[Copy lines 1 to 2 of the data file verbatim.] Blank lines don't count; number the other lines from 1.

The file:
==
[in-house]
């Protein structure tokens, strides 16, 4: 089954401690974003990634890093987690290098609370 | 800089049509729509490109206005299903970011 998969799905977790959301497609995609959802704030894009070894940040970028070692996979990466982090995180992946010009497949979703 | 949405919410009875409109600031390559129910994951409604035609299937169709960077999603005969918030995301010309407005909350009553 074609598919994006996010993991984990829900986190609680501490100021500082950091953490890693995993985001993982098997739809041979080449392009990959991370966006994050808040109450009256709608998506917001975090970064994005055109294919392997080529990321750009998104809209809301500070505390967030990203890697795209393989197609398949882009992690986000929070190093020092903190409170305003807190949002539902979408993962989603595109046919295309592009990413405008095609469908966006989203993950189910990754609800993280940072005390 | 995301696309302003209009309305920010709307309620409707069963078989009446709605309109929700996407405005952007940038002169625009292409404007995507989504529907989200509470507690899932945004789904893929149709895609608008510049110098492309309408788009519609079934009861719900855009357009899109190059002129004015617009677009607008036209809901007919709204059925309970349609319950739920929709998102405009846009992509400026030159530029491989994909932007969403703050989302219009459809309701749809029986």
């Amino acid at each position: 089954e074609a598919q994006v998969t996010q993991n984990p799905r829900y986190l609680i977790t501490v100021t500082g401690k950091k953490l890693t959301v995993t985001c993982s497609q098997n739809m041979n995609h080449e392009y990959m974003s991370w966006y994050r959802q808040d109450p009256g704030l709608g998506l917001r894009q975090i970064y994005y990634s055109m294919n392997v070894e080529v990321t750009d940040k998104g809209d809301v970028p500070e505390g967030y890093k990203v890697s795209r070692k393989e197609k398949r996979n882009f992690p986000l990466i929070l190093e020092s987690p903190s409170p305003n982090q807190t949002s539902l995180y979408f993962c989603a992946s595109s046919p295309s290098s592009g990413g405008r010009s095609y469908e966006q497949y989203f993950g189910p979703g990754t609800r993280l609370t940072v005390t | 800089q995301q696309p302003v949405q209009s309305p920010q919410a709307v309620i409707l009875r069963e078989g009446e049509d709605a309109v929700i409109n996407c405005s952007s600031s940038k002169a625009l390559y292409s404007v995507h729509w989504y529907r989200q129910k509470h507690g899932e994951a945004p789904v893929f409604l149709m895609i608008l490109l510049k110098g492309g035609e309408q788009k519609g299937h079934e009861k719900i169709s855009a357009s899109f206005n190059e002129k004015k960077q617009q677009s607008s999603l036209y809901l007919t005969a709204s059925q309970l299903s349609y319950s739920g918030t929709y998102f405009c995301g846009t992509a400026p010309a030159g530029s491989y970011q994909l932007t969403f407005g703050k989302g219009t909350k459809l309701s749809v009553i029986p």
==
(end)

[in-house]
């Protein structure tokens, strides 16, 4: 089954401690974003990634890093987690290098609370 | 800089049509729509490109206005299903970011 998969799905977790959301497609995609959802704030894009070894940040970028070692996979990466982090995180992946010009497949979703 | 949405919410009875409109600031390559129910994951409604035609299937169709960077999603005969918030995301010309407005909350009553 074609598919994006996010993991984990829900986190609680501490100021500082950091953490890693995993985001993982098997739809041979080449392009990959991370966006994050808040109450009256709608998506917001975090970064994005055109294919392997080529990321750009998104809209809301500070505390967030990203890697795209393989197609398949882009992690986000929070190093020092903190409170305003807190949002539902979408993962989603595109046919295309592009990413405008095609469908966006989203993950189910990754609800993280940072005390 | 995301696309302003209009309305920010709307309620409707069963078989009446709605309109929700996407405005952007940038002169625009292409404007995507989504529907989200509470507690899932945004789904893929149709895609608008510049110098492309309408788009519609079934009861719900855009357009899109190059002129004015617009677009607008036209809901007919709204059925309970349609319950739920929709998102405009846009992509400026030159530029491989994909932007969403703050989302219009459809309701749809029986």